Nevada

Las Vegas casino company paying $7M to settle corrupt practices investigation

FILE - This June 17, 2014 file photo shows the Sands Expo and Convention Center and The Palazzo in Las Vegas.

FILE - This June 17, 2014 file photo shows the Sands Expo and Convention Center and The Palazzo in Las Vegas.  (AP)

Billionaire Sheldon Adelson's casino company is paying almost $7 million to U.S. authorities to end a more than five-year corrupt practices investigation of the firm's former relationship with a consultant in Macao and China, company and federal officials said Thursday.

With the agreement, Las Vegas Sands Corp. resolved twin probes of more than $60 million paid to an unnamed agent retained in 2006 to acquire a Chinese basketball team, plus other business dealings that include a Beijing real estate deal to promote casinos on the Cotai Strip of Macao, U.S. Justice Department and FBI officials said.

The $6.96 million penalty was in addition to a $9 million civil payment the company made in April to settle a U.S. Securities and Exchange Commission investigation that found some payments to the consultant weren't properly authorized or documented, the government said.

The company wasn't charged with a crime and did not admit guilt in either case.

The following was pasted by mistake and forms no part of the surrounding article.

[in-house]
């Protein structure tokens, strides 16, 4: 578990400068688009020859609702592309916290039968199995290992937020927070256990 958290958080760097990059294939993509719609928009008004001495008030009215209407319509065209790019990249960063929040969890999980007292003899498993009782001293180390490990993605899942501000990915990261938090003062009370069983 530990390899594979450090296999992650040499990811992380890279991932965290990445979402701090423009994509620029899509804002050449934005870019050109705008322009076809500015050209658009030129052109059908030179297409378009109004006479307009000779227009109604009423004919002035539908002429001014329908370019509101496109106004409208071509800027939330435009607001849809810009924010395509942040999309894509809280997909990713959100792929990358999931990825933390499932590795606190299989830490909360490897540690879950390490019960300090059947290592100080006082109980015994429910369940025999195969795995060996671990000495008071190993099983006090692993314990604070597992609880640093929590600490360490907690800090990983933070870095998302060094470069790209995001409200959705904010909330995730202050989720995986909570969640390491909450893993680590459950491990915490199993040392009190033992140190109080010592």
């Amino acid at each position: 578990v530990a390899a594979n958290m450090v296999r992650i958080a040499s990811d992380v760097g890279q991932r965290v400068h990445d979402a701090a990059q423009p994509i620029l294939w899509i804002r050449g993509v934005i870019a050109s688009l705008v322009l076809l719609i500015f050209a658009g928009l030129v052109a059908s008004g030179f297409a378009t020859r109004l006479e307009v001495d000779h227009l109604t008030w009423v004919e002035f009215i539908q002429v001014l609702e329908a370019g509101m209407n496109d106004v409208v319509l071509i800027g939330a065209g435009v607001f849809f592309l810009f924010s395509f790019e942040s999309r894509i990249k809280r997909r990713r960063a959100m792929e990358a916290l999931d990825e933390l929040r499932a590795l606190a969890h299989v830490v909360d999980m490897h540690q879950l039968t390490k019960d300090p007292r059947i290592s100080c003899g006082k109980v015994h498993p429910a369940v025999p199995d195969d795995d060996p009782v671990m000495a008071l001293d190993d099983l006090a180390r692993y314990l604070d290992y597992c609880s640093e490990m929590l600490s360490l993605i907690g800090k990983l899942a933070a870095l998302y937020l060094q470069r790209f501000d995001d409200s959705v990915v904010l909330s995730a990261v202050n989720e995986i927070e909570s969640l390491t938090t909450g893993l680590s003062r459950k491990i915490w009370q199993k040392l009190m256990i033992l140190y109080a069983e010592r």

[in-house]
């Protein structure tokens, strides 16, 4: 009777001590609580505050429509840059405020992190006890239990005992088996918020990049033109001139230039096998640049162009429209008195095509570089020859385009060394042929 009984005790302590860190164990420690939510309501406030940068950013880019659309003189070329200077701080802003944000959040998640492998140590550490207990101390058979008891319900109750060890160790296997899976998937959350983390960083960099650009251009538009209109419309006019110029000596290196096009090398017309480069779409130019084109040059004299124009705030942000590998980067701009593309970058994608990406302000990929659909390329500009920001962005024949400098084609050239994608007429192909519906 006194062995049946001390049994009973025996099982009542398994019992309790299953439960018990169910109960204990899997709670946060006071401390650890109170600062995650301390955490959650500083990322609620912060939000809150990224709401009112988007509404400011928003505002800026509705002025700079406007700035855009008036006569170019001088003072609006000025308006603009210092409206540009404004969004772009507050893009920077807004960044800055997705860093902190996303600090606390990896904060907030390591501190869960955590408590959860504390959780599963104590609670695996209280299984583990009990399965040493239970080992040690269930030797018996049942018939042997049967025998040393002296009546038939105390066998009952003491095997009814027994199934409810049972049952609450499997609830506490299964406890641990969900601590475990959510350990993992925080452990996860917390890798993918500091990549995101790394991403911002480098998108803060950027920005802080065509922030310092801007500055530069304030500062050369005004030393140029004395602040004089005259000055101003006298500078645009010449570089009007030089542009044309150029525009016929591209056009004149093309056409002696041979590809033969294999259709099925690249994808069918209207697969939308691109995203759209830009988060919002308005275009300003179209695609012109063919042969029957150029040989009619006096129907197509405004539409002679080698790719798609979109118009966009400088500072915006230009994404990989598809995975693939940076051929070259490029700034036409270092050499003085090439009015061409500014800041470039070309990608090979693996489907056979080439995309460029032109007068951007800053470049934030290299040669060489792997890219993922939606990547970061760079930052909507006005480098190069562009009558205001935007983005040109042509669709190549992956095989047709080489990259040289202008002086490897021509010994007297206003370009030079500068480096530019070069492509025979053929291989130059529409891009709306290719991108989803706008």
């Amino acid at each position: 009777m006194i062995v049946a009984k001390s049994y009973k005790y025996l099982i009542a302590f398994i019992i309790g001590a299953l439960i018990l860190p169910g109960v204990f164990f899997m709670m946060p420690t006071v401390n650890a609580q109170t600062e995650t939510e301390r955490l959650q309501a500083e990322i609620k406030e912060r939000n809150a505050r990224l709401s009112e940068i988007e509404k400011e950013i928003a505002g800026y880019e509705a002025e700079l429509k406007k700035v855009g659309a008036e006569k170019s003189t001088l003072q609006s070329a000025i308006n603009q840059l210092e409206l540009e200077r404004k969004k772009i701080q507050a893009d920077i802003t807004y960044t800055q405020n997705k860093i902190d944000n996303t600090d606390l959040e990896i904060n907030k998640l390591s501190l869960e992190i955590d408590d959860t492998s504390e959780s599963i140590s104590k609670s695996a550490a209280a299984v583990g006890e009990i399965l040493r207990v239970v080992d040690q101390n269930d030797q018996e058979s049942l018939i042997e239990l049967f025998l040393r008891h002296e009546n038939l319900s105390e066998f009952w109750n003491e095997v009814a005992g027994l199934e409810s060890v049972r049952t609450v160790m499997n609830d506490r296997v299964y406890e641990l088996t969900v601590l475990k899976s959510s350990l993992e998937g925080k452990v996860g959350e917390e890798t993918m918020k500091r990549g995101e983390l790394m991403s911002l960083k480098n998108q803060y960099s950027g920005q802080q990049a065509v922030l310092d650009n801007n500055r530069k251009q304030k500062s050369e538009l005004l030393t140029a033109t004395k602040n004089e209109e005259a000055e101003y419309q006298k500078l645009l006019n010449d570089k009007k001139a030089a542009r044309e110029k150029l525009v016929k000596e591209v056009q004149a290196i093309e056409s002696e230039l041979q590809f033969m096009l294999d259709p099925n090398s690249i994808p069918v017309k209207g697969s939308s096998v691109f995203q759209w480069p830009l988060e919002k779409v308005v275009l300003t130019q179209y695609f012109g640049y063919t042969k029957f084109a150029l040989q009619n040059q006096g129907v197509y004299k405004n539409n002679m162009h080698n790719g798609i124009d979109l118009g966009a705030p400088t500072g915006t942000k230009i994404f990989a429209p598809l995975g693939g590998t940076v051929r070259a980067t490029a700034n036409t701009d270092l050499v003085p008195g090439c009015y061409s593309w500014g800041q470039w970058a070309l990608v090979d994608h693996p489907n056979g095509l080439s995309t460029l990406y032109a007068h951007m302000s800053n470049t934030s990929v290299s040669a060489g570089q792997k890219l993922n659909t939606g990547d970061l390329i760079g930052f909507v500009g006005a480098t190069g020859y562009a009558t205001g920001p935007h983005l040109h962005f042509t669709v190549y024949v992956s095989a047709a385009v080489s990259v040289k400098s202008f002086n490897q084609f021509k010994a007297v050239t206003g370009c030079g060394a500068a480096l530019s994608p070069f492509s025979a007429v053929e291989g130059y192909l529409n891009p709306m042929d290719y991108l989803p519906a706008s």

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Sands spokesman Ron Reese characterized the payment announced Thursday as a monetary penalty, and said the non-prosecution agreement made no criminal finding.

"The company is pleased that its cooperation and long-term commitment to compliance were recognized in reaching this resolution," he said, and that "all inquiries related to these issues have now been completely resolved."

The government said none of the people whose conduct was described in the agreement work for Sands any longer. It also credited the company with undertaking extensive remedial measures.

But it offered a scathing summary of alleged wrongdoing in a statement about Thursday's settlement.

"Certain Sands executives knowingly and willfully failed to ... adequately ensure the legitimacy of payments" to the consultant, the government said, and "continued to make payments to the consultant despite warnings from its finance staff and an outside auditor that the business consultant had failed to account for portions of these funds."

In fact, the Sands finance department employee who raised concerns about the payments was fired, the government said.

The SEC and Justice Department probes were announced at the same time, in 2011, and stemmed from the same alleged acts during the company's efforts to become a major player in Macau, a former Portuguese colony that has become a gold mine for U.S. casinos.

Adelson last September opened a fifth company property, the $2.9 billion Parisian Macao, on the Cotai Strip. The company's Sands Macau opened in May 2004.

In the U.S., Sands owns the Venetian and Palazzo resorts on the Las Vegas Strip, and Adelson is a major donor to Republican party candidates. His family also owns the largest newspaper in Nevada, the Las Vegas Review-Journal, and is involved in efforts to build a $1.9 billion domed stadium to attract the NFL's Oakland Raiders to move to Las Vegas.

Reese dismissed any link between the unsuccessful effort to acquire a pro sports franchise in China and Adelson's pledge that Sands Las Vegas would pay $650 million toward the Las Vegas stadium.

"One has absolutely no bearing on the other," the company official said.